The Jones Group (NYSE: JNY ) is one of those apparel retailers that operates under the radar, being a small-cap company in a very fragmented industry. It focuses on women's apparel, footwear, and accessories, and its top brands include Jones New York, NineWest, and Rachel Roy.
Where we're at now
Unseasonably warm weather has led to Jones Group offering a higher number of promotions in order to drive sales. This also led to a high level of markdowns. This means that margins have been squeezed of late, but there's room for improvement. Operating margins are just over 1% for the trailing twelve months, a far cry from the 10% investors saw prior to the financial crisis. As a result, Jones Group is up only 5% over the last five years, while the S&P 500 is up 90%.
Where we're headed
On the flipside, the company has savings initiatives that should help push margins higher. Jones expects to save $13 million this year, and then $40 million in 2014 with said initiatives. This comes as the retailer plans to close 170 stores.
Jones could also be at an inflection point with regard to its products. Jones is looking to balance out its product portfolio in an effort to take some of the pressure off its sportswear business, which includes Jones New York and Anne Klein. This involves turning its focus to some of its other 35 brands.
And one of the nice things about Jones Group versus some of its peers is that it has a broad range of offerings. These include casual sportswear, dress wear, lifestyle wear, and jeans. In addition to clothes, Jones also offers footwear, jewelry, and handbags.
The other big opportunity is international expansion: less than 20% of sales are derived from international markets. And what's encouraging is that its international segment appears to be gaining traction. During the second quarter, the international wholesale division enjoyed the best improvement in operating results across all segments.
Strength beyond apparel
The footwear and handbag segments should see an impressive comeback as the broader economy gains strength. These key products also carry higher retail margins. Jones markets and sells footwear and accessories via its specialty retail stores. And these items are not offered to wholesale customers, they are exclusive to Jones' retail stores.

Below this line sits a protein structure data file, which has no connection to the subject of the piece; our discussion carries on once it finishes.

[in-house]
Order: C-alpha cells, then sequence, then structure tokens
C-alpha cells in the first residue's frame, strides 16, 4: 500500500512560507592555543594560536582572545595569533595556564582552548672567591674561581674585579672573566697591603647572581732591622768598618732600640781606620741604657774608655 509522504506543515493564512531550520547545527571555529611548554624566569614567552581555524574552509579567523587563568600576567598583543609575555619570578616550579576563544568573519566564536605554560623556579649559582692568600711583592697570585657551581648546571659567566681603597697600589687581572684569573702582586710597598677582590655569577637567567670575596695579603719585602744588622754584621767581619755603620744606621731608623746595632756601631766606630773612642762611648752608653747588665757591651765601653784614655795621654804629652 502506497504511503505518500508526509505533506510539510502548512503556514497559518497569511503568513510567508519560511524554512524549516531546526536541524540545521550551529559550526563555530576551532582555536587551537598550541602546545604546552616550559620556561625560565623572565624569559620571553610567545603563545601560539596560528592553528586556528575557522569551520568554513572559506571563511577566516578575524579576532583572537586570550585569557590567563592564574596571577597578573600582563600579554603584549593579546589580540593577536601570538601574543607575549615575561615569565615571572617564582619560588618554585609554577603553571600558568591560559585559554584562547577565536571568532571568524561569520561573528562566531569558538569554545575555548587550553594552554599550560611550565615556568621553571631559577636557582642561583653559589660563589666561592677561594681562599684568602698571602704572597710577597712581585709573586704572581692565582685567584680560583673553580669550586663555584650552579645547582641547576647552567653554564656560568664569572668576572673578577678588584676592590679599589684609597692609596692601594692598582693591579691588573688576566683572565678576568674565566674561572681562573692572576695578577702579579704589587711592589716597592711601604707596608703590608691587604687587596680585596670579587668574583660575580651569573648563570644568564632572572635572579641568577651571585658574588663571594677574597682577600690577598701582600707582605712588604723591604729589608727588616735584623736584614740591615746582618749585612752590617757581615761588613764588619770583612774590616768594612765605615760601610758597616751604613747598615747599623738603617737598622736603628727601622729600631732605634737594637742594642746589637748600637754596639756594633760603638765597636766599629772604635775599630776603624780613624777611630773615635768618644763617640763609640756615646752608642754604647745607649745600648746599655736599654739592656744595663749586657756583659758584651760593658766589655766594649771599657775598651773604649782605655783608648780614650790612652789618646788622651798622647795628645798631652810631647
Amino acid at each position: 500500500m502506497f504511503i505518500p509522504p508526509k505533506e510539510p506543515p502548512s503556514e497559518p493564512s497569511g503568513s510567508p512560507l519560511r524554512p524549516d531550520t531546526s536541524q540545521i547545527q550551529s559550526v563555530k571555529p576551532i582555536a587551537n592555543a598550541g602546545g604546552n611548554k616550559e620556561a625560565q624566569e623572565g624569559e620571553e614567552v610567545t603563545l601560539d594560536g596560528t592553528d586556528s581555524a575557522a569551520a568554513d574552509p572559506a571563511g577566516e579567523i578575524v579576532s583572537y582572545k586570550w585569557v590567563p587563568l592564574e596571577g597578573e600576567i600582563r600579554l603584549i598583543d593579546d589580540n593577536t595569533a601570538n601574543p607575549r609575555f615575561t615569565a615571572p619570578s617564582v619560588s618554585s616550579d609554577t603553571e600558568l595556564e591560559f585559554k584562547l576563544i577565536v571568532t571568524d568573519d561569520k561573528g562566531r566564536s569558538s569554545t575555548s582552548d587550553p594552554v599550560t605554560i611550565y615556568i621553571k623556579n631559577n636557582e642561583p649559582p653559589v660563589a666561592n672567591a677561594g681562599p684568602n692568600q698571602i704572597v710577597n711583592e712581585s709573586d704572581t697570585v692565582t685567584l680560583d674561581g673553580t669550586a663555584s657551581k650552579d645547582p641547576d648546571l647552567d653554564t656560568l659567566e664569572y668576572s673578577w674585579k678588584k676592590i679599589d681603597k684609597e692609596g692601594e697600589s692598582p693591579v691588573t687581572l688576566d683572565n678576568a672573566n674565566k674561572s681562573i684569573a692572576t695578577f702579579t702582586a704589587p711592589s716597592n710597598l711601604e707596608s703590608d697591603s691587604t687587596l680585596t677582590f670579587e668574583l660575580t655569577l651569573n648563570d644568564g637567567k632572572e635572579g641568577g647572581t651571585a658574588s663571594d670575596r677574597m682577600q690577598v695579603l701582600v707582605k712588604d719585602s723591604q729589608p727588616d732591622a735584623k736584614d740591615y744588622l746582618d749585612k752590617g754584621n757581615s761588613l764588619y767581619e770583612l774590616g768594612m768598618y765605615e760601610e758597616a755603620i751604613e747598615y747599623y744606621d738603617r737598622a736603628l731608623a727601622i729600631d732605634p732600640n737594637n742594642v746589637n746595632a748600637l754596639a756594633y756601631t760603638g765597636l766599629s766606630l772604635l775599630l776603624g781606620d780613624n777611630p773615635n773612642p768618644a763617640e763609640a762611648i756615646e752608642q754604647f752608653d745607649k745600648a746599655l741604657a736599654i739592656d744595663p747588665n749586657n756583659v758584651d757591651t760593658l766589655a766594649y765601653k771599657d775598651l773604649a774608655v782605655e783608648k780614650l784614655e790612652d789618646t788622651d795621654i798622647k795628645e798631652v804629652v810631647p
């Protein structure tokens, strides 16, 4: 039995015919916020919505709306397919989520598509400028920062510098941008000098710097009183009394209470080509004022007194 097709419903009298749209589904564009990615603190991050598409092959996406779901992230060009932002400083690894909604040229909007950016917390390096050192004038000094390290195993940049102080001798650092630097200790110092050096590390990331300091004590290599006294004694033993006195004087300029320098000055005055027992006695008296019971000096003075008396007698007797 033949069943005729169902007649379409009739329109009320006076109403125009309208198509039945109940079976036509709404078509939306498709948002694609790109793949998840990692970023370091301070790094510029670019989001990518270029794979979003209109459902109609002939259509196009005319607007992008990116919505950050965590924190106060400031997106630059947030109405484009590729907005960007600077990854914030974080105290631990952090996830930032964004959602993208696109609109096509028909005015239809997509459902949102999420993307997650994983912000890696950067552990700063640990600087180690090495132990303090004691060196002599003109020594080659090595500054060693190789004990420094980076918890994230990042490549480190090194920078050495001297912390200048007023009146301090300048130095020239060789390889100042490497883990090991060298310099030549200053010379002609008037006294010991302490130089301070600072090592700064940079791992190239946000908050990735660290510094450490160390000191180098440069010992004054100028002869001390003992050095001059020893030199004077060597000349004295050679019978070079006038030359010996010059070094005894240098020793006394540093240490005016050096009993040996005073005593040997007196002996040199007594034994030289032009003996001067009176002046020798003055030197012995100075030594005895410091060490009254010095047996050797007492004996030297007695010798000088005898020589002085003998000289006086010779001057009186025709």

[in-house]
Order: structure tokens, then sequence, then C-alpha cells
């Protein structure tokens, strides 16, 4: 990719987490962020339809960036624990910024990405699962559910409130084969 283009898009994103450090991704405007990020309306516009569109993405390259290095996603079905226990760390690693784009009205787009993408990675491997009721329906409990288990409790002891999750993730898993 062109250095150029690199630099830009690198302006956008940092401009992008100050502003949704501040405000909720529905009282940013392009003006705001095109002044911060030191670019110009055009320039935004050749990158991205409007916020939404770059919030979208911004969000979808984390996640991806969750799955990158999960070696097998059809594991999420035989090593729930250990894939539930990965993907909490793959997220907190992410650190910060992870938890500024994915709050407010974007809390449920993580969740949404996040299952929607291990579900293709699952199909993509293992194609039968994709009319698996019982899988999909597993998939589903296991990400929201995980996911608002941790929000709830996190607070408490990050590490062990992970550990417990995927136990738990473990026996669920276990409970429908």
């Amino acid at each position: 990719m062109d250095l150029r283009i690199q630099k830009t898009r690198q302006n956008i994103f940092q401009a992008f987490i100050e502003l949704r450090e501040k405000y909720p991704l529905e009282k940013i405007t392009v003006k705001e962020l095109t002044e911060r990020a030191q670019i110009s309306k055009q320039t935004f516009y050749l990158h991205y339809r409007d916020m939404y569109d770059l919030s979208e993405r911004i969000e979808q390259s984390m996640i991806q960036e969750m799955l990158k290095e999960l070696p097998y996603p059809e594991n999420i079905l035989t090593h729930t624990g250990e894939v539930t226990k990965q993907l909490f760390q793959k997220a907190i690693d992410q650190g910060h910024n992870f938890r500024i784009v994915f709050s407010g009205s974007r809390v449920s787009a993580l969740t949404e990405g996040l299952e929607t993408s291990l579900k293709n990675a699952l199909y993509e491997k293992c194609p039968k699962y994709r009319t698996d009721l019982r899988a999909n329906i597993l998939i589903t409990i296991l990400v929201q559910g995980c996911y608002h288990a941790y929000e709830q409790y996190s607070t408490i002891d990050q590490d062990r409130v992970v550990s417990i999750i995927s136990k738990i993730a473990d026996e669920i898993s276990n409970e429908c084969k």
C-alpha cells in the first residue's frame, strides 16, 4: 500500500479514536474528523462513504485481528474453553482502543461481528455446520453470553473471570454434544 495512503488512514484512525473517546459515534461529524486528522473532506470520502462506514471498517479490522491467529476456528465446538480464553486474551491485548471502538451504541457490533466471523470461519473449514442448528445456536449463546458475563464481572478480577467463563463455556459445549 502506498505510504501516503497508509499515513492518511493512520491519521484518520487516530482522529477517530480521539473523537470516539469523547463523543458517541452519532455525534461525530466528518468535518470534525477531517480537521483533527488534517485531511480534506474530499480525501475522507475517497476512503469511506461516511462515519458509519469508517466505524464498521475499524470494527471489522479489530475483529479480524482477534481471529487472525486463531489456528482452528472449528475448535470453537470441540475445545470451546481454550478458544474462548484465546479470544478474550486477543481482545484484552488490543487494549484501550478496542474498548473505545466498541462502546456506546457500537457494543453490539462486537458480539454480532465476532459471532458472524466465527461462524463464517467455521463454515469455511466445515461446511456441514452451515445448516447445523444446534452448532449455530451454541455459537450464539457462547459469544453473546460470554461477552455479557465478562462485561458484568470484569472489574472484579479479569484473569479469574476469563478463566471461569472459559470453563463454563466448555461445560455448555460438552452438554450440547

The other notable area of improvement for Jones is jeans. Its jean segment, which includes Gloria Vanderbilt and l.e.i. Jeanswear, saw revenue rise 20% last quarter on a quarter-over-quarter basis, and operating margin widened by 2.6%.
Guess? (NYSE: GES ) is one of the leaders in the jean market, but leaves a lot to be desired. It's trying to fend off market share losses from changing consumer preferences, which includes an increase in skinny jeans sales. One of the recent trends to take off has been skinny jeans, and many of the other retailers are already out in front. This includes the likes of American Eagle and Lucky Brand jeans, which offers skinny jean styles. The other thing that makes Guess? a less-than-stellar investment is its exposure to Europe. Over 35% of revenues are generated in the slow-growth, and still troubled, European continent. Given the competition Guess? is seeing in its jeans brands and the fact that its PEG ratio is 2.5, it's tough to see a reason to invest in Guess?
Meanwhile, Fifth & Pacific (NYSE: FNP ) is another notable apparel and accessory retailer. It operates key brands Kate Spade and Lucky Brands. Lucky Brands is Fifth's jeans offering. Meanwhile, Kate Spade remains Fifth's top revenue generator. And as the economy rebounds, Kate Spade should see a marked improvement, as it tends to be heavily tied to discretionary spending. That said, Fifth's brands should not pose a meaningful threat to Jones' brands.
Juicy Couture has been one of the blemishes on Fifth's portfolio. Revenue and earnings have been in steep decline, but it appears the company is addressing the issue: Fifth is selling off the Juicy brand to Authentic Brands Group for $195 million. This move makes Fifth an interesting investment, and worth a deeper look.
Foolish bottom line
The beauty of Jones is that the company is still cheap, even though there's speculation of a potential buyout. Private-equity firm, KKR, is trying to buy Jones Group. If that happens, it will be for a premium.
The apparel retailer is trading at 0.34 times sales, well below the industry average of 1.5. It also pays a modest 1.39% dividend. In short, Jones is an underrated apparel play that should reward investors over the long-term, assuming it stays public.
These aren't the only retailers the Fool is watching
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